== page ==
Verizon Communications executives are comfortable with the company's wireless spectrum position and the company is employing several strategies to densify its network, including small cells, according to a financial analyst who attended a meeting yesterday with the company's management. Additionally, Verizon is seeing positive results from its early tests of LTE-Unlicensed technology, which the carrier hopes will help augment its licensed spectrum capacity.
When I talk with people about DAS and small cells, I hear the same old story: DAS is too expensive. DAS is dead. Let's check that old 8-track tape that people are playing, because it's getting out of date. First of all, let's look at the breakdown of costs in a Distributed Antenna System.
Marking a big milestone for its business and the industry at large, Boingo Wireless has signed a major multiyear Wi-Fi offload agreement with a Tier 1 U.S. wireless carrier.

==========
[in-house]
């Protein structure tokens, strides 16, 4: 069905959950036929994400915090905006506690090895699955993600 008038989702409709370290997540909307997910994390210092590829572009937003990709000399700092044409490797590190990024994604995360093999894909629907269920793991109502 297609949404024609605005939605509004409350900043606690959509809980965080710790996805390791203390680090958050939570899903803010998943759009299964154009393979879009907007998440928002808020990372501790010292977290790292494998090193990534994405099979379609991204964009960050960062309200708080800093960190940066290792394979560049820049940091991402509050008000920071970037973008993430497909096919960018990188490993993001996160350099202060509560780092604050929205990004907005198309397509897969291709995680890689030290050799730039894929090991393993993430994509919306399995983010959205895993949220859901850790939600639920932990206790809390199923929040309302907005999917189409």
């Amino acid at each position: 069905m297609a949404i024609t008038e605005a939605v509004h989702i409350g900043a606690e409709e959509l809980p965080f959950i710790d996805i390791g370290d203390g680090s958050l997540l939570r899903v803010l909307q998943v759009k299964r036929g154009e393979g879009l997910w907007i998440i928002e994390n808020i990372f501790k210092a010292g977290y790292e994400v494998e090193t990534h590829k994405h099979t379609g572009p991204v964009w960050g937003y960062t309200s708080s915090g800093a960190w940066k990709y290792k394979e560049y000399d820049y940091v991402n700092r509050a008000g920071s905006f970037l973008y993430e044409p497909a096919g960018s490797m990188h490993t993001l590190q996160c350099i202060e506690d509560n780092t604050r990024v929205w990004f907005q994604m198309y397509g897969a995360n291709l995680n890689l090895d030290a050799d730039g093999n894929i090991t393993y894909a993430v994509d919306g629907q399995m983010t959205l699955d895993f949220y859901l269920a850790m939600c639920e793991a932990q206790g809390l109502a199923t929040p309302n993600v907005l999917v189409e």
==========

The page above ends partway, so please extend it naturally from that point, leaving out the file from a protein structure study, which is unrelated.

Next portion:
Citing a faulty UHF amplifier card in its corporate distributed antenna system (DAS) network, the FCC's Enforcement Bureau issued a Notice of Violation to Nike.
If you're reading this, then you work in the most disrupted market in the history of the world. The mobile telecom market contends with multiple technologies, each disrupting the other simultaneously. Small Cells? Yes. Wi-Fi? Yes. DAS? Yes. Cloud RAN? Yes.
It might have started out rather haphazardly, with a couple dozen or so people huddled in a boardroom with hot glue guns and spare parts, but the product that has now become EchoBOT is jam-packed with all the intelligence you can fit into a 10x10-inch square.
Radisys Corporation announced that Mahindra Comviva, a value-added service provider based in India, has selected Radisys' T-40 Series Ultra Platform to deliver services for a Tier 1 service provider customer in the Middle East.
Boingo Wireless, well-known as a provider of distributed antenna systems and Wi-Fi, is also in the business of serving the U.S. military with Internet and IPTV services.
WASHINGTON--The FCC voted to approve new rules designed to accelerate the deployment of wireless infrastructure, something carriers and the infrastructure industry have been clamoring for as operators look to densify their networks with new small cells, Distributed Antenna Systems and other network equipment.
CTIA President Meredith Attwell Baker wants the FCC to take further steps to reform the wireless cell siting process to speed up the deployment of network infrastructure.